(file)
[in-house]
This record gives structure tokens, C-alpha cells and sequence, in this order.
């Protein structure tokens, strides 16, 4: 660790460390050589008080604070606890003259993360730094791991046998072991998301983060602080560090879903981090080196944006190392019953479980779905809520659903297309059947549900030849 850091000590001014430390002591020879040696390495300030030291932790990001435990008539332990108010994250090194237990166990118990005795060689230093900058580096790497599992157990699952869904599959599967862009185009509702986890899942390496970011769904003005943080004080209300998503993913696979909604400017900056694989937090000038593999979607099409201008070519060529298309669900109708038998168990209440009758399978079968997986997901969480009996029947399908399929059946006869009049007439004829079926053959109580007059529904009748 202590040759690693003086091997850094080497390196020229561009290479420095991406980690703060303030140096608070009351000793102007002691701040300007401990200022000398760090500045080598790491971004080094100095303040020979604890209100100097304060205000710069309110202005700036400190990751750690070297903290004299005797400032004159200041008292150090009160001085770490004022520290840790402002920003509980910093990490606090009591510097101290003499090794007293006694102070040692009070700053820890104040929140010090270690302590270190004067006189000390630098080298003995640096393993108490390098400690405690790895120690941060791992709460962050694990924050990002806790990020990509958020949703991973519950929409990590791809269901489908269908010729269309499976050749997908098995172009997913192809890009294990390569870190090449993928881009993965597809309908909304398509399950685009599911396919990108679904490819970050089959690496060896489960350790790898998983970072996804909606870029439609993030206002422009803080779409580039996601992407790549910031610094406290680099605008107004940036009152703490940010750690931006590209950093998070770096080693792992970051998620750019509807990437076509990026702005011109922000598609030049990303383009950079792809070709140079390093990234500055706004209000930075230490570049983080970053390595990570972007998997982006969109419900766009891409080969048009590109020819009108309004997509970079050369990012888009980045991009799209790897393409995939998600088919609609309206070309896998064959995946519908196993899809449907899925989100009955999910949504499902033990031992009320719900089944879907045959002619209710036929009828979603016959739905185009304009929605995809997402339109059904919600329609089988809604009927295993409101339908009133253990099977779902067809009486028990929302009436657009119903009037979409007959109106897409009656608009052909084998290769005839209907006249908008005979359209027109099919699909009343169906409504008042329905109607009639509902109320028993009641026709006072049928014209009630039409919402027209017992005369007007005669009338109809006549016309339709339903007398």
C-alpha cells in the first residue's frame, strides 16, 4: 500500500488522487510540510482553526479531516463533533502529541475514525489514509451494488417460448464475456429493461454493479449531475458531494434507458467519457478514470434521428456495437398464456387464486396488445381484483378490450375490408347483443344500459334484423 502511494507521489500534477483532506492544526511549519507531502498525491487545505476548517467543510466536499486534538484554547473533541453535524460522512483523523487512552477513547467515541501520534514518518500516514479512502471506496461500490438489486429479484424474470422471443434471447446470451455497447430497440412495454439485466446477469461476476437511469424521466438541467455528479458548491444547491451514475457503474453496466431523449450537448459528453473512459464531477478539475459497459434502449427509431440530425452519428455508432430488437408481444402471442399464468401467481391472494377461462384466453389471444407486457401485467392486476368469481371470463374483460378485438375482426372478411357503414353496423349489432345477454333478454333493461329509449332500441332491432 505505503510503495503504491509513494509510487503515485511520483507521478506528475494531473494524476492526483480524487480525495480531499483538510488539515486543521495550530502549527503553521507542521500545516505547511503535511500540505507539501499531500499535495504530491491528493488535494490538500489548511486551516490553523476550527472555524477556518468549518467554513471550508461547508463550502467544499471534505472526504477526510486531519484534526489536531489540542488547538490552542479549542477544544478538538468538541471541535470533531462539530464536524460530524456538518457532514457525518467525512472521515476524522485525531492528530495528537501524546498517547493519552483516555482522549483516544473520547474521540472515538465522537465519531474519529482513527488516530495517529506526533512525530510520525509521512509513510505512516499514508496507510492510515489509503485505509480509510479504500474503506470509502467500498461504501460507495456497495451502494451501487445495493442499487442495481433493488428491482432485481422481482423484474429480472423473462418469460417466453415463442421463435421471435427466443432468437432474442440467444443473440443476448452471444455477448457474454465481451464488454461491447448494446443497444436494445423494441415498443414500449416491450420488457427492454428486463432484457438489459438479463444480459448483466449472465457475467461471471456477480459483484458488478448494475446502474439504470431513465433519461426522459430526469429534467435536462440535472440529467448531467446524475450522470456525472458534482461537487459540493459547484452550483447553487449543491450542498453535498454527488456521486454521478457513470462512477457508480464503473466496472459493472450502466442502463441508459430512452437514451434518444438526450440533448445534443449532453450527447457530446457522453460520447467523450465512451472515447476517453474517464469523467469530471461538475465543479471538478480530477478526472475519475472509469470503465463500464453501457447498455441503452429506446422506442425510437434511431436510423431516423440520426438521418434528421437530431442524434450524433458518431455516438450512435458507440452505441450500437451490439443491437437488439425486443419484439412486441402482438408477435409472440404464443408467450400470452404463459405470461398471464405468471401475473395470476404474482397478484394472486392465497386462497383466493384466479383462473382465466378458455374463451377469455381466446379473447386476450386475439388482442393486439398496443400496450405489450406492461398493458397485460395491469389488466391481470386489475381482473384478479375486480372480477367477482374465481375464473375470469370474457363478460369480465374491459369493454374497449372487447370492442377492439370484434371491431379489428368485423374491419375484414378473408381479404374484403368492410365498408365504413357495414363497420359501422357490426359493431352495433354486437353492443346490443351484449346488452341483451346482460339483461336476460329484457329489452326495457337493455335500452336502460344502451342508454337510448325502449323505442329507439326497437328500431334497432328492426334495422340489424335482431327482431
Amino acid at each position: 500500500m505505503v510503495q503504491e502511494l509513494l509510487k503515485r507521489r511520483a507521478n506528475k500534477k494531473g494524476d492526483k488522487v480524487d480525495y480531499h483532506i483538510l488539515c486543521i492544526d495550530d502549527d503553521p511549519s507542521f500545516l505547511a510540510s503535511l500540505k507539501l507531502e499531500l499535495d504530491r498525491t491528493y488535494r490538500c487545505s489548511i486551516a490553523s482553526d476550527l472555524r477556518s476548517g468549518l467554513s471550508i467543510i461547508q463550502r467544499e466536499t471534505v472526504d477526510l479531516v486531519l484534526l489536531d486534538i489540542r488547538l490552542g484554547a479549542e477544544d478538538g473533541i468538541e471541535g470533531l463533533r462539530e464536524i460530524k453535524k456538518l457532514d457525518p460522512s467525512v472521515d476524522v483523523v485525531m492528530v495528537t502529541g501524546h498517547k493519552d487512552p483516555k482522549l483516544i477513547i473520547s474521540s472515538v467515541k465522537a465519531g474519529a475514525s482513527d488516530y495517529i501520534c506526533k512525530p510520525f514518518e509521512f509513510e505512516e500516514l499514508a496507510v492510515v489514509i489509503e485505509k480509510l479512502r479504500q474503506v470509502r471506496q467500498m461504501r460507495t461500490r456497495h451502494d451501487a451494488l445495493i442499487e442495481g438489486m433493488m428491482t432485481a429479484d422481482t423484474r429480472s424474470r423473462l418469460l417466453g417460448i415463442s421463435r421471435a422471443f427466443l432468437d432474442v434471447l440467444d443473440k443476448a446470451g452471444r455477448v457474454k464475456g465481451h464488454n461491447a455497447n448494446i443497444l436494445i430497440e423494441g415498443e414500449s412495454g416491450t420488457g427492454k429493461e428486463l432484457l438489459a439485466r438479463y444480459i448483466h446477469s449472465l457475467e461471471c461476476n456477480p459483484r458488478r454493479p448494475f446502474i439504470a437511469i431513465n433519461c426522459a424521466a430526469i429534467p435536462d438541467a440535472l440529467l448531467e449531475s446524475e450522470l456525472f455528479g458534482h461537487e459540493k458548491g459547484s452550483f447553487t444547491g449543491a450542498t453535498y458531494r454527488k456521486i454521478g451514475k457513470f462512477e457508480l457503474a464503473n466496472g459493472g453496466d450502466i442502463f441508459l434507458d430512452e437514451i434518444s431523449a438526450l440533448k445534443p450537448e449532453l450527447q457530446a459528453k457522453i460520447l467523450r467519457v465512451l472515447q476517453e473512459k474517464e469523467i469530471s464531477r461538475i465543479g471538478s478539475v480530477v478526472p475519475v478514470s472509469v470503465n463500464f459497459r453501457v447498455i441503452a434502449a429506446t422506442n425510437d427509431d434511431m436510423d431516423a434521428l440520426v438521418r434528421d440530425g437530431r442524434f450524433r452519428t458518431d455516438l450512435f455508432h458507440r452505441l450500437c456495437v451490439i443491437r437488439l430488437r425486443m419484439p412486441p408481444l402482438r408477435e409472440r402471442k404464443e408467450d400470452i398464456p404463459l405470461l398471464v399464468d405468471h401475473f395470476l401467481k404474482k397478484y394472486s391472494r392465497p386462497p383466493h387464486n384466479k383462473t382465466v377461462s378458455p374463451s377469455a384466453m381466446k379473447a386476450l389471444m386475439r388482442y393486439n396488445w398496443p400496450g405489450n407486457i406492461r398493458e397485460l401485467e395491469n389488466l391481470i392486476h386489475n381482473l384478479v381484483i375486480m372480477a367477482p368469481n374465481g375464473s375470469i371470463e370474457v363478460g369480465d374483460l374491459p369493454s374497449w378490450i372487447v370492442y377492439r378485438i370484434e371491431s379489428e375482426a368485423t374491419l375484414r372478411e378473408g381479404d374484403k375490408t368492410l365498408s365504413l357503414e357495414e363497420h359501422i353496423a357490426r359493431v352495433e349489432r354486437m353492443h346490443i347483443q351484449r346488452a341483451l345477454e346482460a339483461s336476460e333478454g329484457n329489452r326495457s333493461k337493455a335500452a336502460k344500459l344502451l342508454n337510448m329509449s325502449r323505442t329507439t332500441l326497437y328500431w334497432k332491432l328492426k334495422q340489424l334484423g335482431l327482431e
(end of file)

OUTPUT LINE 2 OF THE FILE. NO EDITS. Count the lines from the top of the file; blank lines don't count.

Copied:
This record gives structure tokens, C-alpha cells and sequence, in this order.